Hinds judge questions former DA work in trade secrets case

Published 6:21 pm Wednesday, February 27, 2008

The senior trial judge in Hinds County says he is reviewing previous rulings in a trade secrets lawsuit and what role, if any, a former prosecutor may have played in the case.

“If the integrity of the court has been compromised, the court can investigate that,” Circuit Judge Swan Yerger said Monday. “It definitely will be investigated by me or a special master. The court does have a number of questions.”

Yerger inherited the Eaton Corp. v. Jeff Frisby lawsuit from Circuit Judge Bobby DeLaughter. DeLaughter removed himself amid reports that the federal government was investigating whether former longtime District Attorney Ed Peters used his friendship with DeLaughter, a former prosecutor under Peters, to influence the judge’s rulings.

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DeLaughter has denied any wrongdoing in the Eaton case or any other case.

Yerger heard motions in the case Monday. Yerger said he will decide whether Peters is allowed to stay a part of the case .

Alan Perry, an attorney for Frisby, argued Monday that nothing should be done with the lawsuit until issues surrounding Peters are settled.

“Things started going their way after Ed Peters got involved,” Perry said about Eaton’s case.

Eaton Aerospace hired Peters, but an attorney for the company said in court Monday that it is not responsible for Peters’ actions.

Eaton Aerospace alleges former employees stole trade secrets for military contracts from the Jackson company and gave them to their new employer, Frisby Aerospace, a North Carolina competitor. A federal grand jury subsequently indicted the employees on the same accusations. No trial date has been set in the civil or criminal case.

On Oct. 29, 2007, DeLaughter removed Oxford lawyer Jack Dunbar as special master to hear evidence and make a recommendation to DeLaughter in the lawsuit. Four days earlier, Peters contacted Larry Latham about serving as a special master in the case.

“Ed Peters could have only known (Dunbar was going to be removed) if improper conduct occurred,” Perry said.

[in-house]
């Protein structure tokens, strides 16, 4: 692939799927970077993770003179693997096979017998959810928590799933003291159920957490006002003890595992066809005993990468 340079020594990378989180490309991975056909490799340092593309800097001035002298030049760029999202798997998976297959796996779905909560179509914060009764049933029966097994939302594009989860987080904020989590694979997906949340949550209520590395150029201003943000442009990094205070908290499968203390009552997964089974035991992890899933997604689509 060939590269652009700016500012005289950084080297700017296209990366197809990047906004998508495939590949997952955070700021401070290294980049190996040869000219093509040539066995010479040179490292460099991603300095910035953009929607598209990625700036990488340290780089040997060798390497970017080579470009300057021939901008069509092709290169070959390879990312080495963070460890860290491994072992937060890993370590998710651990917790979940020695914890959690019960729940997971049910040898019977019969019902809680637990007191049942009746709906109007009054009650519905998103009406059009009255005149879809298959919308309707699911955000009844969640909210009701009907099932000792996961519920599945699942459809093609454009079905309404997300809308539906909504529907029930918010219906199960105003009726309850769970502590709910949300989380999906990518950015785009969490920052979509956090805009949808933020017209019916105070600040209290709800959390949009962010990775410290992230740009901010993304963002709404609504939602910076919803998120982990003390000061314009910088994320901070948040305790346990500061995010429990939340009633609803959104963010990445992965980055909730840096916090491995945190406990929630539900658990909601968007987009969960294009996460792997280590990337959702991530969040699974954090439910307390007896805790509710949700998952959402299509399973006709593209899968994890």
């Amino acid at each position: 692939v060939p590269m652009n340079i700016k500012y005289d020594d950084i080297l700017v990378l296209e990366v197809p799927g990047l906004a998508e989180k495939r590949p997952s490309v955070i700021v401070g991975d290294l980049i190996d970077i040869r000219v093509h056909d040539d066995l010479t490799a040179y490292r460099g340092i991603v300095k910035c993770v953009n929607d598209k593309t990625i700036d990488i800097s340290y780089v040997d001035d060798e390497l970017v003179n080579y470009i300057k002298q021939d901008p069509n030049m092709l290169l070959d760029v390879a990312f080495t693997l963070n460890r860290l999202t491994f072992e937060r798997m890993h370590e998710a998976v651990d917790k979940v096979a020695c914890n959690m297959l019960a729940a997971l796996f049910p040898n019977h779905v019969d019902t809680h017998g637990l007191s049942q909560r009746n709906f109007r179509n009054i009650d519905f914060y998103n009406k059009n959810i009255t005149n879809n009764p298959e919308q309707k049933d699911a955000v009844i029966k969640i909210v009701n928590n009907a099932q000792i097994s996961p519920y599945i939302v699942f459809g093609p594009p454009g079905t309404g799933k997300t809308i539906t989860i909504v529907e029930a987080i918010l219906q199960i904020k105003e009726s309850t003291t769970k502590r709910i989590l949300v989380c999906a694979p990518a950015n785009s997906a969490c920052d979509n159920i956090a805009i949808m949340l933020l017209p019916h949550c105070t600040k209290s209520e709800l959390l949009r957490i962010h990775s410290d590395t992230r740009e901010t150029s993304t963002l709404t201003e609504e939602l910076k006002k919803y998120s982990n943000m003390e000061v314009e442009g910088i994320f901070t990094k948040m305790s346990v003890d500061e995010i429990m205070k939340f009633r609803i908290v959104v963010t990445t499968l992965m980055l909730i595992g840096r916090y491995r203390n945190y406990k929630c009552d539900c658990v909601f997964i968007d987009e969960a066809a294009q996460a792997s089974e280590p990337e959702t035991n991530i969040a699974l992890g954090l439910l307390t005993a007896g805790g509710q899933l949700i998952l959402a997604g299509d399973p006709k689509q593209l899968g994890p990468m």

Latham has removed himself from the case, citing the contact from Peters. Latham said in court papers that the conversation with Peters was brief.

“The important part of the conversation is this: Mr. Peters informed me that I was being considered for appointment as a special master in this case, (and) would I be interested if I were selected,” Latham said.

Latham said he asked Peters if he was going to be in the case. “I have not yet entered my appearance,” he said Peters replied.

“If I’m chosen and have no conflict, I look forward to working with you,” Latham said he told Peters.

Latham said he had no further contact with Peters until Nov. 8, when Peters left a message with Latham’s assistant: “Don’t bring up my name.”

Latham said in court papers that he was unaware Dunbar was serving as special master when he was being considered.

Eaton attorney Michael Wallace said Monday that the company agrees that all orders filed in the case since Peters’ involvement should be reviewed.

Wallace said Eaton hasn’t done anything wrong.

“Eaton is not responsible for what Ed Peters did, and unless you can show intent, you can’t sit here and say Eaton did this and Eaton did that,” Wallace told the judge. “There’s no evidence that ties Eaton to misconduct.”

The federal investigation has led to five arrests and three guilty pleas on bribery charges in two cases involving lawyer Richard “Dickie” Scruggs. The Eaton suit is not one of them.